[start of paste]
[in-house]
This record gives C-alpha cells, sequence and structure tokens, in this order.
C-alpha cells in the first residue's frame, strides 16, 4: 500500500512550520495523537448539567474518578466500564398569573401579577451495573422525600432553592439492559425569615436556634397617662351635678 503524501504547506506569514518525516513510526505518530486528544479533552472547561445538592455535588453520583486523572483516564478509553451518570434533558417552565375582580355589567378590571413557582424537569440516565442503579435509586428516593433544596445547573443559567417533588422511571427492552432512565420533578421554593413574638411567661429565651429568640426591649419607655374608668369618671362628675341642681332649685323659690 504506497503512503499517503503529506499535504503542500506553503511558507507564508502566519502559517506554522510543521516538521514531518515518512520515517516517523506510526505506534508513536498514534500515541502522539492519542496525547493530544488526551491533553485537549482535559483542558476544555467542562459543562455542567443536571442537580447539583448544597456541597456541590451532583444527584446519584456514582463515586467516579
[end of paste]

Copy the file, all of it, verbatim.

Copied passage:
[in-house]
This record gives C-alpha cells, sequence and structure tokens, in this order.
C-alpha cells in the first residue's frame, strides 16, 4: 500500500512550520495523537448539567474518578466500564398569573401579577451495573422525600432553592439492559425569615436556634397617662351635678 503524501504547506506569514518525516513510526505518530486528544479533552472547561445538592455535588453520583486523572483516564478509553451518570434533558417552565375582580355589567378590571413557582424537569440516565442503579435509586428516593433544596445547573443559567417533588422511571427492552432512565420533578421554593413574638411567661429565651429568640426591649419607655374608668369618671362628675341642681332649685323659690 504506497503512503499517503503529506499535504503542500506553503511558507507564508502566519502559517506554522510543521516538521514531518515518512520515517516517523506510526505506534508513536498514534500515541502522539492519542496525547493530544488526551491533553485537549482535559483542558476544555467542562459543562455542567443536571442537580447539583448544597456541597456541590451532583444527584446519584456514582463515586467516579